“ … when considering whether or not to grant a stay in a second category case [that is, one where the fairness of the trial is not in issue], the court will have to weigh the public interest in maintaining the integrity of the justice system against the public interest in having those accused of offending stand trial. In weighing those competing public interests, the court will have to consider the particular circumstances of the case. While not exhaustive, factors such as those listed in s 30(3) of the Evidence Act will be relevant, including whether there are any alternative remedies which will be sufficient to dissociate the justice system from the impugned conduct. In some instances, the misconduct by the state agency will be so grave that it will be largely determinative of the outcome, with the result that the balancing process will be attenuated. The court’s assessment must be conducted against the background that a stay in a second category case is an extreme remedy which will only be given in the clearest of cases.”
This has changed what should have been the scale into a balancing factor. Plainly the integrity of the criminal justice system should be an absolute requirement, not something that can be traded away in the interests of prosecuting serious crime.
Once that is accepted it follows that the model that should be used here is not the sort of balancing where two competing interests are measured against a scale, but instead it is a movement along a single scale of magnitude, going one way or the other and reaching a resting point on that scale. It is like a thermometer, not a balance. It isn’t really weighing anything, just measuring the intensity of the wrongful conduct of officials and seeing if that reaches a point where the integrity of the criminal justice system is compromised.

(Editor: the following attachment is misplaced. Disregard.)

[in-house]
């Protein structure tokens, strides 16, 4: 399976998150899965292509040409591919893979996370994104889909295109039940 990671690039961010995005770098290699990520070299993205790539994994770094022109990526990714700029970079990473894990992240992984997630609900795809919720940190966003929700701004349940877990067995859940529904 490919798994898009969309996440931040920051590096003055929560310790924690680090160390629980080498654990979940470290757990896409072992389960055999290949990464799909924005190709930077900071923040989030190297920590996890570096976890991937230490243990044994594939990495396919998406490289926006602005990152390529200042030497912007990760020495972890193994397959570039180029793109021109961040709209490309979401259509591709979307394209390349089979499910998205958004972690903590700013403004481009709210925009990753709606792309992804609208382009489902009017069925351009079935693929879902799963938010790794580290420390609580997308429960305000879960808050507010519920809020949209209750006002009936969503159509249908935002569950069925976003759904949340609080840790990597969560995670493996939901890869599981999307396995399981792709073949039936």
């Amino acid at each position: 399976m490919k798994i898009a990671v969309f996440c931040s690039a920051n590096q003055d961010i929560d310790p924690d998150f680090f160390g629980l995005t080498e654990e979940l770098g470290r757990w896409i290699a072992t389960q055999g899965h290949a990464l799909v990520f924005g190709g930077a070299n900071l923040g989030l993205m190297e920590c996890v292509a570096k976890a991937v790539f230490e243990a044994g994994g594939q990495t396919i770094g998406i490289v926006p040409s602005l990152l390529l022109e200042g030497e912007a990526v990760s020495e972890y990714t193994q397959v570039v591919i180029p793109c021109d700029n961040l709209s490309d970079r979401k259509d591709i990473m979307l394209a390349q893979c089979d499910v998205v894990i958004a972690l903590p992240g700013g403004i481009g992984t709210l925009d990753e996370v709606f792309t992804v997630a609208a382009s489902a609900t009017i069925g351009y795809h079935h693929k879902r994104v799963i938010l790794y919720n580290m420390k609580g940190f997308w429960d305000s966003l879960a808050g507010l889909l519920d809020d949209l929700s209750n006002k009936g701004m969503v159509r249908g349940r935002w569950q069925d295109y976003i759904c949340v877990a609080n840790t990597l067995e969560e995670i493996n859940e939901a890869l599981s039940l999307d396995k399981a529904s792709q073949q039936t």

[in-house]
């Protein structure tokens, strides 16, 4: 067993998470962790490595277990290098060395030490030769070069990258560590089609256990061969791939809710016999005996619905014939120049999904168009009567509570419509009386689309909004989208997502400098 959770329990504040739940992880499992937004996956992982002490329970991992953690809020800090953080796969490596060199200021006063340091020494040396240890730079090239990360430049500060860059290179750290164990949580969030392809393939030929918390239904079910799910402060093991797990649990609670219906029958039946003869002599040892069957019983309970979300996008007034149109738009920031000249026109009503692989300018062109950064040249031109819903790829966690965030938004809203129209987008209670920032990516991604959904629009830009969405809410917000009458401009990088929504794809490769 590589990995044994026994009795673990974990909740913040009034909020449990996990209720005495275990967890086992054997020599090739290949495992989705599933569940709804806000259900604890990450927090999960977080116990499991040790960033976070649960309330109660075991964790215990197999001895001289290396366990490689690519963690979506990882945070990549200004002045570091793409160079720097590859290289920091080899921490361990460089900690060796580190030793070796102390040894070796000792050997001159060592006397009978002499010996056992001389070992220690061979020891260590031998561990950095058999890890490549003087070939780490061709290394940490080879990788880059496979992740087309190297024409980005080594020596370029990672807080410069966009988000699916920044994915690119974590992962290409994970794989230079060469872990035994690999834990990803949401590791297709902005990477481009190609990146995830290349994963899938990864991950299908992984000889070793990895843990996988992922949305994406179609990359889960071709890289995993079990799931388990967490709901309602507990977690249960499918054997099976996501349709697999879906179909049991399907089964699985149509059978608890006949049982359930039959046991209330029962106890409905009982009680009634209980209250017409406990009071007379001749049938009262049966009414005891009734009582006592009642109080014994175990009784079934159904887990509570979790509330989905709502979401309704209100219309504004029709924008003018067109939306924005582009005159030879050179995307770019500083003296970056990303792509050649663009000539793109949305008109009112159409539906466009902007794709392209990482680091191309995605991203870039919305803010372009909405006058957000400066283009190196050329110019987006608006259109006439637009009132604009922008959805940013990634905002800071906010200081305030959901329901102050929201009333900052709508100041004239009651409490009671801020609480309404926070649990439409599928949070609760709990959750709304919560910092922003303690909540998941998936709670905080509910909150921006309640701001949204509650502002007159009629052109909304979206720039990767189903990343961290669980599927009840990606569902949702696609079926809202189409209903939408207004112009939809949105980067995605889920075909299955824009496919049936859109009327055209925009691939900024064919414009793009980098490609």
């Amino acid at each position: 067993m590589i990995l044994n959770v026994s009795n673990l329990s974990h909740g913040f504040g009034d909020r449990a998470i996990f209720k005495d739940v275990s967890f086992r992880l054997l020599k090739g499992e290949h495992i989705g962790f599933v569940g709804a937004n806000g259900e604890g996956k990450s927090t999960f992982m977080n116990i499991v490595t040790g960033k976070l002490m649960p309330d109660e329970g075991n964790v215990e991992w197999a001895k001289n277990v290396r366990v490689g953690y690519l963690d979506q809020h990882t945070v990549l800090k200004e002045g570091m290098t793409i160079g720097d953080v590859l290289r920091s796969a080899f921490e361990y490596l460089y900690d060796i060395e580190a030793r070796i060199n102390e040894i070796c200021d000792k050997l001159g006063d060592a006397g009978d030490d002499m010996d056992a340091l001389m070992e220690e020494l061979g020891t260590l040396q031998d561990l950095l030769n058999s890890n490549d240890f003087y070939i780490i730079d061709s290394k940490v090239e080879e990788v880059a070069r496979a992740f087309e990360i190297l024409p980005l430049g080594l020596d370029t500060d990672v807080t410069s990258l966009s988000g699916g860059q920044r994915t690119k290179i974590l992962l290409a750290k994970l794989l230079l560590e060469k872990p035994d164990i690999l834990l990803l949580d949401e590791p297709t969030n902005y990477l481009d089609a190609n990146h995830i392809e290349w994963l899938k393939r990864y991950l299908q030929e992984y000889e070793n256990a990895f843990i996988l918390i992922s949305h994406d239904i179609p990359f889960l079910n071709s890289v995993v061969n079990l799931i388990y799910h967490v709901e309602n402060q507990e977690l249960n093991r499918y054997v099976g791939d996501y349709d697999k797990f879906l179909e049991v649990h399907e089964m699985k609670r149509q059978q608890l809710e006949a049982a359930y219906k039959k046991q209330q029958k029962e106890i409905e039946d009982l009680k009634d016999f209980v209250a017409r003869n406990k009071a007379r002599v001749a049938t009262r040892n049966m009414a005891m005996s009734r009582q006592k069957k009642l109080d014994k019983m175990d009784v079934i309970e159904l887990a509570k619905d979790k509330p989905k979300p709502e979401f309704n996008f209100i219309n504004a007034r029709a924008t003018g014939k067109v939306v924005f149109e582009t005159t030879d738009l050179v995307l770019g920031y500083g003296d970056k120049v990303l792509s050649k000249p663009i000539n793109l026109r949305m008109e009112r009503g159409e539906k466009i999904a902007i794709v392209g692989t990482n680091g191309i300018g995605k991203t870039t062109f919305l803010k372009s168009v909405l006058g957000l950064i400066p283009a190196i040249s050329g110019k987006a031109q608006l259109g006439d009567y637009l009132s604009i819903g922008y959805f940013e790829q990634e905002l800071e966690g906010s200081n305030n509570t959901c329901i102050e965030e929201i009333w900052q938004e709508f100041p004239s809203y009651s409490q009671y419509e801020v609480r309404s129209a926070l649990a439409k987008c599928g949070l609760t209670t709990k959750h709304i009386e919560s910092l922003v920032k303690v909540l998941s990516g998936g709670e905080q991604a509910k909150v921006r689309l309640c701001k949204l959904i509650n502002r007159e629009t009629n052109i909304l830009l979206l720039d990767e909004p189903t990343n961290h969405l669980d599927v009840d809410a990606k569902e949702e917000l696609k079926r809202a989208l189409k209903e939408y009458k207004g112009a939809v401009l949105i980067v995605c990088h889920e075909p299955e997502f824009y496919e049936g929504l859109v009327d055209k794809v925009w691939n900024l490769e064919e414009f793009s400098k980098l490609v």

I think the Chief Justice was right (dissenting on the issue of whether a stay should have been ordered but agreeing in the result of the appeal), to emphasise, uncontroversially,
“ … the critical question is not the strength of the prosecution evidence or the weakness of the defence, but the effect of the defect on the legitimacy of the trial.
“ … the critical issue … was whether the trial could be legitimate given the serious irregularity.”
However she did not distance herself to any marked extent from describing the decision model as one of balancing, and instead retreated from clarity by adopting a rather flaccid dictum:
“ … general guidance on how the jurisdiction is to be exercised is not useful when ‘an infinite variety of cases could arise’.”
Decision models are designed to deal with an infinite variety of cases. Overall the ultimate issue of whether a stay should have been ordered in this case, which seems to conclude the Antonievic saga, came down to a vote count, without much clarity being given for future guidance. The majority’s application of the law to the appeal is really a retreat to the issue whether exclusion of the evidence was appropriate (using the conventional balancing exercise applicable to that decision) and then a recognition that the impropriety here did not go beyond what could appropriately be remedied by exclusion of some of the evidence.
So, to return to my theme of how the common law terminology and methods can change over time, a decision to stay criminal proceedings is no longer appropriately described as discretionary, but is a matter of judgement. On appeal the court will come to its own view of what should have been done. The decision model is currently that of weighing, but, I suggest, it should ultimately develop into a measure of the intensity of wrongdoing by officials to determine whether it affects the integrity of the criminal justice system. It is a different model from that applicable to improperly obtained evidence, and it should only apply if exclusion of tainted evidence is inadequate to protect the integrity of the criminal justice system. Where the wrongdoing colours the obtaining of evidence, the first decision will be the balancing required to determine the admissibility of that evidence, and then, if the wrongdoing was particularly bad it should be assessed for its impact on the integrity of the judicial proceedings. As has long been recognised, the position is different if the wrongdoing affects the fairness of a trial adversely to a defendant, for then a stay must be ordered.